I want to comment on that because that’s true. Right. But I want to use some I’ll give them the benefit of this. When you compare the direction of their competitor at the time, click funnels with Russell Bronson. Okay, here’s how I see it. When Andy Jenkins was at the helm, click funnels like Russell, and ClickFunnels. And I believe they overlap for a couple of years, and Andy Jenkins, like, they were going head to head, like sales funnel. Look and click funnels has built a reasonable product. Not amazing. They’re selling look at all the people who’ve made millions of dollars and gotten their record. So they’re selling herbal life around Russell’s marketing expertise and enthusiasm. And it’s absolutely true. Like, Russell’s marketing skills are unparalleled. But the software, the service, the support that they’re giving you isn’t really what you’re buying. You’re buying because you saw somebody with a gold record and, oh, I can basically do that with my ID, which is also true. But there’s a big gap between the skills of those people who built their businesses with a product market fit and what the software does for you, because there is no person here to make this happen.


[00:39:32.910] – Spencer Forman

Kajabi, to their credit, has actually changed direction away from gold records. And look what Bob and Susie did and how they made a million dollars. And it’s about the product, but what they’ve done is essentially made it more of a competition to, like, a HubSpot or to something that is a marketing tool and a platform. So I give them credit for that. Honestly, for me, I didn’t even know they’re alive or dead. I still reference them, but it’s just one of several products now in a category of, like, there’s no more. I mean, listen, to his credit. Russell drives everybody crazy, but in a good way. He’s constantly reinventing things, and I just can’t say he’s not a genius about that.


[00:40:15.260] – Jonathan Denwood

He’s an evil genius.


[00:40:17.740] – Spencer Forman

Listen, you have to be controversial in the space with your product or service. So some of these products and services, like I said, it would be better to be the one thing that everybody thinks is, holy cow, what’s all that about? Like the sponge daddy or something, than to be a room full of boring squares.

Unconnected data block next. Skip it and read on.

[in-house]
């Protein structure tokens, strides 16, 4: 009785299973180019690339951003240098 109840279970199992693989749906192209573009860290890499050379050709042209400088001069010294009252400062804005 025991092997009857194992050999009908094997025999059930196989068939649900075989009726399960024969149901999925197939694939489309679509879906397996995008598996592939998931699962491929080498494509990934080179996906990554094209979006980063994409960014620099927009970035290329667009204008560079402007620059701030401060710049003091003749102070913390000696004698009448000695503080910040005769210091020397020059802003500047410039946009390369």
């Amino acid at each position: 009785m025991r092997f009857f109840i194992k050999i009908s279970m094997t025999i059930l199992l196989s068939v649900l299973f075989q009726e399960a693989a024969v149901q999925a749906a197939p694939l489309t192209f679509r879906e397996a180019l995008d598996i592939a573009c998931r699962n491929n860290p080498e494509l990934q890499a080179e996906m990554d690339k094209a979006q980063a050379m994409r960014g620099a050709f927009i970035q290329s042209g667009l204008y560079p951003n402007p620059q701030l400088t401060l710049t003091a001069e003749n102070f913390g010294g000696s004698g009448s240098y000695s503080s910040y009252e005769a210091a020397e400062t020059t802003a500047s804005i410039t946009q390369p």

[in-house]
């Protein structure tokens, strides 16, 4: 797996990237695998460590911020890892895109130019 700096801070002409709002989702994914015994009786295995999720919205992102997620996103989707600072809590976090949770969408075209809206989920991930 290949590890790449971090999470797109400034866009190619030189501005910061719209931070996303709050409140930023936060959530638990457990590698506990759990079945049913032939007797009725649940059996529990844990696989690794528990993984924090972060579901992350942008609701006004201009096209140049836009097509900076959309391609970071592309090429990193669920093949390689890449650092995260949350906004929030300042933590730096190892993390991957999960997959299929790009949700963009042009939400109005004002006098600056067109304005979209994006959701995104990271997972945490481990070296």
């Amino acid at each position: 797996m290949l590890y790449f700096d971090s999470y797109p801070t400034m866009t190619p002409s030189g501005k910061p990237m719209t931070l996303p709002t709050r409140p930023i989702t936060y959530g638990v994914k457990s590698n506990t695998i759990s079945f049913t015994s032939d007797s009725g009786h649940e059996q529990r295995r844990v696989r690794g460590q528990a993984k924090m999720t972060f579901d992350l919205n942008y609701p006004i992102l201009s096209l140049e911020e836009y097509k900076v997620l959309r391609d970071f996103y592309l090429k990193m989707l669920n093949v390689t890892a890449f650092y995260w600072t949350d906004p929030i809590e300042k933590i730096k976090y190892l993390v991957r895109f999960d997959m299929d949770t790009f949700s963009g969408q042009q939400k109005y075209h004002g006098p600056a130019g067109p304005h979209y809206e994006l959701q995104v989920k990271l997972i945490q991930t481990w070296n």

[00:40:33.490] – Jonathan Denwood

It must be good news for me because I’m slightly controversial in WordPress. So there we go.

[00:40:45.490] – Spencer Forman

I’ll drink tea to that.

[00:40:57.110] – Jonathan Denwood

Really, like, podium, actually. I’m committed to WordPress. But of these solutions, I think for what you’re getting value wise, for what they provide, I think they position themselves as a value alternative. Kajabi, Ankara with a little bit more also as a little bit better solution than what teachable or think, if it is. So they’re kind of offering something. Well, you get what Kajabi and maybe Carter. Plus we’re more focused on courses rather than the marketing optimization, but you still get this Swiss Army knife and they produce a lot of really good educational stuff, don’t they? What do you think of them?

[00:41:54.490] – Spencer Forman

This is the soda pop or the cereal aisle at the supermarket. Solid platform pricing, starts at free, moves up very reasonably. I mean, I appreciate the fact, okay, great. Zero to start. 33 is the next level, which by the way, even at that level, you’ve got unlimited courses, theoretically no transaction fees. That’s reasonable. And then it moves up to like, all of them. I mean, they have actually 12345. They have at least four, maybe more levels. So you end up paying like somewhere between free and $200 a month. Which, by the way, would be a nice point to bookmark in our conversation. If you’re running a business and you’re selling courses, let’s just be fair. You should plan on spending at least $200 a month. I would say you should plan on 300 or more a month just to run the business. So when you’re talking about what you’re going to sell, of course there’s going to be a moment of time when you’re in a less leader position, but then eventually you’re going to get something where the traffic and the recurring revenue, if you have that, or the volume of sales catches up.

[00:42:58.200] – Spencer Forman

So even at a $37 workshop price, okay, you need to sell like ten of those a month to basically get ahead of the game. If you don’t have that in your head, I just think you’re setting yourself up for failure. Like buying a car that’s a gas car and having zero left in your budget for gas, oil and maintenance. You’re just not going to get very far. So I like them for that. But it just reminds me of like in American supermarkets, like endless rows of soda pop or cereal boxes. Which one? I don’t know. They all basically have sugar and they have good cartoons on the front of the box. So try it out.

[00:43:36.670] – Jonathan Denwood

Yeah, they don’t offer anything revolutionary, but I don’t think there’s anything revolutionary in this sector. But I like the leadership and I like how they run the business. And I think the pricing is more.

[00:43:54.400] – Spencer Forman